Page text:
NYSE and ME

Discussion in '2000-02 Archive' started by benz_ethix, Jan 7, 2002.

  1. benz_ethix

    benz_ethix
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    What is the relationship between investing in the stock market and Christian stewardship?
     
  2. Karen

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    <BLOCKQUOTE>quote:</font><HR>Originally posted by benz_ethix:
    What is the relationship between investing in the stock market and Christian stewardship?<HR></BLOCKQUOTE>

    That is actually a very broad question with a lot of potential paths of discussion. Speaking in very general terms, the stock market in this country is one of the major ways capital is generated for our economic system, which is based on free enterprise, private property rights, and the rule of law, among other things. Our economic system goes hand in hand with our political system in helping provide freedom and opportunity for hundreds of millions of people. Compare this with the stagnant economies in other parts of the world.

    Investing in the stock market means that you are a partial owner of the company in which you have invested and that you are providing it with capital to use. You get a return, hopefully, for the use of your money in the forms of dividends and stock price increases.

    As Adam Smith explained in 1776 in "The Wealth of Nations",the market is guided by an "invisible hand". The market is the sum of individual choices, measured by people having the ability to pay and paying for those choices. So in many ways the market is neutral but reflects what a society really values. It expresses those values far more efficiently and freely than any other mechanism known.
    As a Christian, a good steward invests his money prudently in companies that he perceives are sound and have good values.
    In the real world, it is sometimes very difficult to trace the interconnections of various companies. Or the real effects of some of their policies. But we should try.
    Also,too many people look on the stock market as a way to gamble legally, hoping for lightning to strike.

    Karen (who has a degree in Economics)
     
  3. benz_ethix

    benz_ethix
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    Well I am looking at this as a type of business. What I mean is that just like an entrepeneur risks venture capital to start their business I also will be risking capital to buy stocks that may profit me. A business man doesn't necessarily know the minds of consumers until he tries to sell the goods. Right? So I think that I can be a good steward if I can make educated inform decisions about investing. Some see it as just plain gambling, but I think it is something more realistic to life.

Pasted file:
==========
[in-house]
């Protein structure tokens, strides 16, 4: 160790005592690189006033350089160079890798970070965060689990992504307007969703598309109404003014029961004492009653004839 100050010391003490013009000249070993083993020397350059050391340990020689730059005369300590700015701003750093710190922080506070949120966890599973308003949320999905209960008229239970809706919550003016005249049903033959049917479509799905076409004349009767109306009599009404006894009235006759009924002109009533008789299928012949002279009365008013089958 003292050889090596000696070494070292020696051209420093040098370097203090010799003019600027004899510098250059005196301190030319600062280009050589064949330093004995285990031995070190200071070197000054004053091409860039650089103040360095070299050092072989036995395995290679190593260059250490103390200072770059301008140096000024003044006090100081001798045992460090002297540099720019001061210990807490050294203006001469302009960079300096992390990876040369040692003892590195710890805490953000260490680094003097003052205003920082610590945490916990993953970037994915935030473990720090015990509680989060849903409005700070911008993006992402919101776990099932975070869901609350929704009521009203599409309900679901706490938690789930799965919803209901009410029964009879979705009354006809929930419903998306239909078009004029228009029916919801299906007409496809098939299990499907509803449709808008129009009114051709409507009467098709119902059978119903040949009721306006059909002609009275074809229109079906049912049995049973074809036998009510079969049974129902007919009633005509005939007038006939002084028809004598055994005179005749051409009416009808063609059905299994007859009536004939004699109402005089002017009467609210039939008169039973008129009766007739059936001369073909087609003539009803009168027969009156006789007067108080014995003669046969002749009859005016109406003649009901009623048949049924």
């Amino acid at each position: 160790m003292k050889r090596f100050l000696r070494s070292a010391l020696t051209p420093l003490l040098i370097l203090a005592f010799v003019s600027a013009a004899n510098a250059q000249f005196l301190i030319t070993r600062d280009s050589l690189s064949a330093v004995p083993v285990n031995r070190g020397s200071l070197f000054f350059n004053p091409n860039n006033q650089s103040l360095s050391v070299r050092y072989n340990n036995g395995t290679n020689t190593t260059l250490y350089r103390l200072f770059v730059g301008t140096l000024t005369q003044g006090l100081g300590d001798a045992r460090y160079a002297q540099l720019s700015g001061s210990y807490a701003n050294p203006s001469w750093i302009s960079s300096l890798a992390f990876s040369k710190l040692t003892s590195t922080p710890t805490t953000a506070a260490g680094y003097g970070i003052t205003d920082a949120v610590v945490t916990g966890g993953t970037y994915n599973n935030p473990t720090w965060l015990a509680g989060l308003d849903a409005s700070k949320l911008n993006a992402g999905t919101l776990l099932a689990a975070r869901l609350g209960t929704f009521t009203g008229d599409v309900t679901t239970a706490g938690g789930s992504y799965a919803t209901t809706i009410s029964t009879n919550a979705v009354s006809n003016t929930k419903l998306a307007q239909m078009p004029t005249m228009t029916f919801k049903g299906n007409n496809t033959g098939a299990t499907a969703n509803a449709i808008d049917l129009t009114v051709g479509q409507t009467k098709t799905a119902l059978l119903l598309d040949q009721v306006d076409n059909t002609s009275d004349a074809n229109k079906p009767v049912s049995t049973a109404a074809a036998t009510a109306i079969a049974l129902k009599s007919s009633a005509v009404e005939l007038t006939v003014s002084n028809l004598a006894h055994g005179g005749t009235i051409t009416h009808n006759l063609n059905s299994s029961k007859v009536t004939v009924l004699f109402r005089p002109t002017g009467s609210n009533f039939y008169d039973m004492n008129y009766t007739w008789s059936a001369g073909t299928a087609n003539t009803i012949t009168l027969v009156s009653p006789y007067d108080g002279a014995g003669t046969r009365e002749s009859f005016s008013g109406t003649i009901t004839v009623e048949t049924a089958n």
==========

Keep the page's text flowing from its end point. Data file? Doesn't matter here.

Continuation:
4. Karen

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    <BLOCKQUOTE>quote:</font><HR>Originally posted by benz_ethix:
    [QB]......I also will be risking capital to buy stocks that may profit me. A business man doesn't necessarily know the minds of consumers until he tries to sell the goods. Right? So I think that I can be a good steward if I can make educated inform decisions about investing..../QB]<HR></BLOCKQUOTE>

    Yes, and risk and interest are related to each other. More risk means a greater potential interest rate. George Gilder over the years has written several things about a Christian and capitalism that you would probably find interesting. He points out that a successful businessperson generally, over the long run, in a non-monopoly situation, makes money ultimately by being a servant to his customers. Private enterprise is not only the most efficient mechanism for prosperity, it also best allows Christian virtues. (Compared to a command economy.)

    Karen

    [ January 10, 2002: Message edited by: Karen ]
     
  5. bb_baptist

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    Investing is not gambling!

    Investing is necessary (unless you want to work the rest of your life).

    Investing takes many forms: CDs, real estate, stocks, bonds, own business, etc.

    As for the NYSE, in my opinion, investing in stocks of established companies is much safer than starting your own business.

    [ January 10, 2002: Message edited by: webmaster ]
     

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